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Orthodox Woman Regains Job Lost over Sabbath Observance

A Jewish woman whose contract with the United Nations Development Program was not renewed in April because she would not work on the Sabbath was reinstated Monday.

Danielle Hartweg, an Austrian citizen, had been leaving her job as a computer operator at the UNDP early on Fridays during the winter months, so that she could return home before the Jewish Sabbath.

Contacted at her office here by the Jewish Telegraphic Agency, Hartweg said of her reinstatement, “I am very happy to be back at work and I am very satisfied the way things were worked out.”

She declined further comment, referring all questions to Dr. Harris Schoenberg, director of United Nations Affairs for B’nai B’rith International, who was instrumental in helping her regain her job.

Schoenberg said Monday that Hartweg not only received a new contract with the UNDP, but also received a promotion.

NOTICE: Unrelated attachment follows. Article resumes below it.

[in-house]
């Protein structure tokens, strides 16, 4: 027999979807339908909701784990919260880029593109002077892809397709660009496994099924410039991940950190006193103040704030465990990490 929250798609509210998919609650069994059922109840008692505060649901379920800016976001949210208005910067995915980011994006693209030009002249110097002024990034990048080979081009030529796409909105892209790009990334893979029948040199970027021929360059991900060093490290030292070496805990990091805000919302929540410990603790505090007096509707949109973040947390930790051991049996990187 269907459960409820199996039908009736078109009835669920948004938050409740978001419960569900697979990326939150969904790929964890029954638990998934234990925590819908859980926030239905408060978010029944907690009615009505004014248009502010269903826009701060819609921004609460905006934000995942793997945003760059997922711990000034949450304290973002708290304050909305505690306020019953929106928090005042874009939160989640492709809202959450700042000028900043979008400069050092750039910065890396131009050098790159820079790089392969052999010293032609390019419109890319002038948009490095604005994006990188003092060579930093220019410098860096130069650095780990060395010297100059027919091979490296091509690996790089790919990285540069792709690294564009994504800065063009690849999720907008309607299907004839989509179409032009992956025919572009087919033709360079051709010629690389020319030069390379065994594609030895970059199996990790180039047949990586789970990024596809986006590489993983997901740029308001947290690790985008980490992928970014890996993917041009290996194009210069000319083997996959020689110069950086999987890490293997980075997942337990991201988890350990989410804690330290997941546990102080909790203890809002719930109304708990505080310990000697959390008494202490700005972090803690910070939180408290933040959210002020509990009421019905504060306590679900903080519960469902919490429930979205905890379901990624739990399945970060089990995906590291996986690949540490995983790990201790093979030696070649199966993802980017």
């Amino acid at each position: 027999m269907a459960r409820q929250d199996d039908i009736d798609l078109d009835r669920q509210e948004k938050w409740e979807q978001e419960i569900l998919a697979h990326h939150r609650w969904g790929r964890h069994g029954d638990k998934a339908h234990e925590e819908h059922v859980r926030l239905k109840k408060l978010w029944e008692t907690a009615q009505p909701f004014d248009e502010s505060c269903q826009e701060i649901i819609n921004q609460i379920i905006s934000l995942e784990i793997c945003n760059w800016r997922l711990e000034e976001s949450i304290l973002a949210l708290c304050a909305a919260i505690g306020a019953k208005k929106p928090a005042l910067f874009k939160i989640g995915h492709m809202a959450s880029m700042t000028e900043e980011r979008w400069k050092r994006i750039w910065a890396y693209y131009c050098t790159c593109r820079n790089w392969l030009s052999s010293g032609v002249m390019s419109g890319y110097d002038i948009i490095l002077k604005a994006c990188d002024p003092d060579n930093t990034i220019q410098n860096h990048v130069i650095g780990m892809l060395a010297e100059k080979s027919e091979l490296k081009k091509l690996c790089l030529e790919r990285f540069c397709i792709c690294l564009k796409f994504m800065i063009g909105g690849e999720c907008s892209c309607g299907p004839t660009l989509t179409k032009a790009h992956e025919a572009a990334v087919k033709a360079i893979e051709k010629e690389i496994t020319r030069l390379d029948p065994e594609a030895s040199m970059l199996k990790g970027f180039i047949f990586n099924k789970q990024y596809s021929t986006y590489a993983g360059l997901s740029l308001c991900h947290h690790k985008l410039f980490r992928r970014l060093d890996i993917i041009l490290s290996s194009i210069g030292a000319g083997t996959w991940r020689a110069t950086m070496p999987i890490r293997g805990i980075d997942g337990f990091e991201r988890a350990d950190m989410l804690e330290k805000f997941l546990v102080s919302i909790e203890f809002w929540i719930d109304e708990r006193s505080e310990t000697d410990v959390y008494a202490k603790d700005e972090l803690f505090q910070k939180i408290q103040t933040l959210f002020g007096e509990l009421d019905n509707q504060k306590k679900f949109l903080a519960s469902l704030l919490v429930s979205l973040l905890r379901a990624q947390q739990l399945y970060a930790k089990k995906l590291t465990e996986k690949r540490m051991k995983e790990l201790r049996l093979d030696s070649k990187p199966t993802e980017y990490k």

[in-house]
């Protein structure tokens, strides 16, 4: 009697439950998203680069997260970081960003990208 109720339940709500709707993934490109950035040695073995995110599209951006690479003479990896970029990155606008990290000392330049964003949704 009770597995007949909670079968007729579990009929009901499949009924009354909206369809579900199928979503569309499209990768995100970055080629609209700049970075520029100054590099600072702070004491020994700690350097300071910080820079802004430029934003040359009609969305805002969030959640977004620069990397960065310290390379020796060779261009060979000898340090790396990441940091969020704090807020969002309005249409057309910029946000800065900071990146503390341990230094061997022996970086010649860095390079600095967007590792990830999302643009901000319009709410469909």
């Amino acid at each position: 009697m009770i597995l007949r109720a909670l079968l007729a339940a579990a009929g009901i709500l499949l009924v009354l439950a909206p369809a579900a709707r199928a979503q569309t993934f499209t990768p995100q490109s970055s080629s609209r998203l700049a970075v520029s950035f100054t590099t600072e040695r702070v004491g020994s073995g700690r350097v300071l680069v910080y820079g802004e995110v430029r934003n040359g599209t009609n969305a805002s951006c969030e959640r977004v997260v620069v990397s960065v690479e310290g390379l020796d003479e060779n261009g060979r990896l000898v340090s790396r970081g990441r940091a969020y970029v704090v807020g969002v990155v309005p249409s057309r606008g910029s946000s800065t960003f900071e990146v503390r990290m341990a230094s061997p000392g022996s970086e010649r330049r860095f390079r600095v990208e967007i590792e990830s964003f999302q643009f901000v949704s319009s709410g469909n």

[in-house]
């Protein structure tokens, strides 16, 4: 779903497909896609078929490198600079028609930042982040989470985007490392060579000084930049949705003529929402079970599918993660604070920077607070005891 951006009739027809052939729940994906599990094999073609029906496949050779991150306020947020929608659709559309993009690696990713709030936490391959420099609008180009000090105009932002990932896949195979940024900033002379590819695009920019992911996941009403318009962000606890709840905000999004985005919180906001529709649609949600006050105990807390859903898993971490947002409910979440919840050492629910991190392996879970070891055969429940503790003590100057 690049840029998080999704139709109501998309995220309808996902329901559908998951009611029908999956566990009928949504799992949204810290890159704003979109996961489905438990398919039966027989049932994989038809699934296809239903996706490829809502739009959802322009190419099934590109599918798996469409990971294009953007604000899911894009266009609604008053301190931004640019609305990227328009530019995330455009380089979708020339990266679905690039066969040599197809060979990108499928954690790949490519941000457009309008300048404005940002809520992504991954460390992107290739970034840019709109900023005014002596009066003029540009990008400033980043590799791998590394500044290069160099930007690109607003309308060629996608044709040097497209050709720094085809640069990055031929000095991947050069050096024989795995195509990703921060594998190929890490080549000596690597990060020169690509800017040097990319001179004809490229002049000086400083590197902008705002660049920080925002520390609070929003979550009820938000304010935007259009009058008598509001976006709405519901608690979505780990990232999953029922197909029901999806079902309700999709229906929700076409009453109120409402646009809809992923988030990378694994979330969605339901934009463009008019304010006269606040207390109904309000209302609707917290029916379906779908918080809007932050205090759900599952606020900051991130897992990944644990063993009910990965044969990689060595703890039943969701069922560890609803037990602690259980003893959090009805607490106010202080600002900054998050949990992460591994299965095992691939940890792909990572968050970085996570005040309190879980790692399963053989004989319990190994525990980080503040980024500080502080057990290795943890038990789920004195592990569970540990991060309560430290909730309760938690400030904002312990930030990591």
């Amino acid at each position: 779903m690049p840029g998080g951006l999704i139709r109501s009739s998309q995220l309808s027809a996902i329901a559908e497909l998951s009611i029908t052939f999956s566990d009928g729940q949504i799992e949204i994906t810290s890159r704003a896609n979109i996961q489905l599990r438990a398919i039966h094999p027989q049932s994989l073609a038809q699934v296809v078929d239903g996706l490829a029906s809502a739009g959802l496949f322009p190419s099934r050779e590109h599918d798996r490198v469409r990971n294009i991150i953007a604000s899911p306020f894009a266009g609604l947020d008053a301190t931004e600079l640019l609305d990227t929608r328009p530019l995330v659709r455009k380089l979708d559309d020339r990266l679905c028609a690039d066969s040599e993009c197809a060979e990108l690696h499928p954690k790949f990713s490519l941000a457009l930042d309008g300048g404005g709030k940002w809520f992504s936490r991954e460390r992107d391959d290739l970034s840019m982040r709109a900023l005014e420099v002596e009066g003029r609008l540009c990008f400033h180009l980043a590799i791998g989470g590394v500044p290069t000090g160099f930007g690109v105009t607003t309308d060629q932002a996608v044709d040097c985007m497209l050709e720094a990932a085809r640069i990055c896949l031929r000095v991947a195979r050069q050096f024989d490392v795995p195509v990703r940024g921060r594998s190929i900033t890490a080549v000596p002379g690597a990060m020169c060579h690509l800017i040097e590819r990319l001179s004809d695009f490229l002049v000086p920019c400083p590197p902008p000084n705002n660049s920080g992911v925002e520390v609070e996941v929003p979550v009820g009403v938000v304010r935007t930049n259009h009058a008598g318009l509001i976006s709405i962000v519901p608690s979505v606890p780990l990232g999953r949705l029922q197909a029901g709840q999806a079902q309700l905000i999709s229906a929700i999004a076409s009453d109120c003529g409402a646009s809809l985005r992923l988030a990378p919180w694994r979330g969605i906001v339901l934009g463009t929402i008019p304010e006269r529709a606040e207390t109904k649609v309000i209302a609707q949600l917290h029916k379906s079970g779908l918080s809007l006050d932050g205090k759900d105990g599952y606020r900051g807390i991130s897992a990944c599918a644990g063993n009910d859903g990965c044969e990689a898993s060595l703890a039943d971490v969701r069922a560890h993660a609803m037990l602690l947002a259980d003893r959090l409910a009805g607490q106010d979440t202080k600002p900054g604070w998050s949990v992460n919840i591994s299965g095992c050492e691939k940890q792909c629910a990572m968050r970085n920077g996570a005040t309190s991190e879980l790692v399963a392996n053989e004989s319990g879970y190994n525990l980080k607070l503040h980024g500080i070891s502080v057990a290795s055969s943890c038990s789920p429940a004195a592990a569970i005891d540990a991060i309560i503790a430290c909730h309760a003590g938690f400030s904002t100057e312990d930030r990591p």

“The decision to reinstate Ms. Hartweg establishes an important precedent in dealing with religious discrimination cases at the U.N.,” Schoenberg told JTA.

He said that while discussing the case with UNDP officials, he found them to be sensitive to the U.N. commitment to human rights and freedom of religion.

The decision to give Hartweg a new contract “reaffirms UNDP’s commitment to abide by the standards laid down in the U.N. Charter, the Universal Declaration of Human Rights, the Covenant on Civil and Political Rights, and the 1981 declaration against religious intolerance,” Schoenberg said.

Schoenberg said that Hartweg attends religious services at Lincoln Square Synagogue on Manhattan’s West Side.

He said that Hartweg first appealed for assistance in her case to Peter Hohenfellner, the Austrian ambassador to the United Nations, but he said he could not help her.

She turned to Schoenberg at the advice of her U.N. counsel, Hans Janitschek of the U.N. Fund for Population Activities. Schoenberg praised Janitschek for his support of Hartweg.

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